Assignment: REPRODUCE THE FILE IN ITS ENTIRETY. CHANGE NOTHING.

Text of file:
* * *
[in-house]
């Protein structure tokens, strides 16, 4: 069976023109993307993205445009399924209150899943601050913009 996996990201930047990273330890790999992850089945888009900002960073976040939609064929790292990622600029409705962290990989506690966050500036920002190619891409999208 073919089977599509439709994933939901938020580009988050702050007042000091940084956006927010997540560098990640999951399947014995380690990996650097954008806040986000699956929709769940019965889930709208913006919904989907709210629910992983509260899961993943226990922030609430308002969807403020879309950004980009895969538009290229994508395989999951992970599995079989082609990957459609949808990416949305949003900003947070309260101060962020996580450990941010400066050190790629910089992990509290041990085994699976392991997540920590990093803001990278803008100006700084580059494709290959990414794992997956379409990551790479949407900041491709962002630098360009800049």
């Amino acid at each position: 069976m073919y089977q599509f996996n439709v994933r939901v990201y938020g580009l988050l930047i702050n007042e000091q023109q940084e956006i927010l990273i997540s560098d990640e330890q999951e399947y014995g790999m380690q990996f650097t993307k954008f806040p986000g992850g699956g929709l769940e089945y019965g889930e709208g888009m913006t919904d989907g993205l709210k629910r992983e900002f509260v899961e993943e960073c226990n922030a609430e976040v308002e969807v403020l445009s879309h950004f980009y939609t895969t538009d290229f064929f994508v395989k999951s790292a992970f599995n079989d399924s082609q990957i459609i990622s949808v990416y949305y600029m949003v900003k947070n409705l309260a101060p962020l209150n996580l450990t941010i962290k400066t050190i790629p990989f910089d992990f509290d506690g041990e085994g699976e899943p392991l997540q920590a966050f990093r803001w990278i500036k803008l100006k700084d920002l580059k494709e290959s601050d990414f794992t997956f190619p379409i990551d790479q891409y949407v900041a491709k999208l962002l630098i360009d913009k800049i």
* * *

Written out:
[in-house]
């Protein structure tokens, strides 16, 4: 069976023109993307993205445009399924209150899943601050913009 996996990201930047990273330890790999992850089945888009900002960073976040939609064929790292990622600029409705962290990989506690966050500036920002190619891409999208 073919089977599509439709994933939901938020580009988050702050007042000091940084956006927010997540560098990640999951399947014995380690990996650097954008806040986000699956929709769940019965889930709208913006919904989907709210629910992983509260899961993943226990922030609430308002969807403020879309950004980009895969538009290229994508395989999951992970599995079989082609990957459609949808990416949305949003900003947070309260101060962020996580450990941010400066050190790629910089992990509290041990085994699976392991997540920590990093803001990278803008100006700084580059494709290959990414794992997956379409990551790479949407900041491709962002630098360009800049």
């Amino acid at each position: 069976m073919y089977q599509f996996n439709v994933r939901v990201y938020g580009l988050l930047i702050n007042e000091q023109q940084e956006i927010l990273i997540s560098d990640e330890q999951e399947y014995g790999m380690q990996f650097t993307k954008f806040p986000g992850g699956g929709l769940e089945y019965g889930e709208g888009m913006t919904d989907g993205l709210k629910r992983e900002f509260v899961e993943e960073c226990n922030a609430e976040v308002e969807v403020l445009s879309h950004f980009y939609t895969t538009d290229f064929f994508v395989k999951s790292a992970f599995n079989d399924s082609q990957i459609i990622s949808v990416y949305y600029m949003v900003k947070n409705l309260a101060p962020l209150n996580l450990t941010i962290k400066t050190i790629p990989f910089d992990f509290d506690g041990e085994g699976e899943p392991l997540q920590a966050f990093r803001w990278i500036k803008l100006k700084d920002l580059k494709e290959s601050d990414f794992t997956f190619p379409i990551d790479q891409y949407v900041a491709k999208l962002l630098i360009d913009k800049i």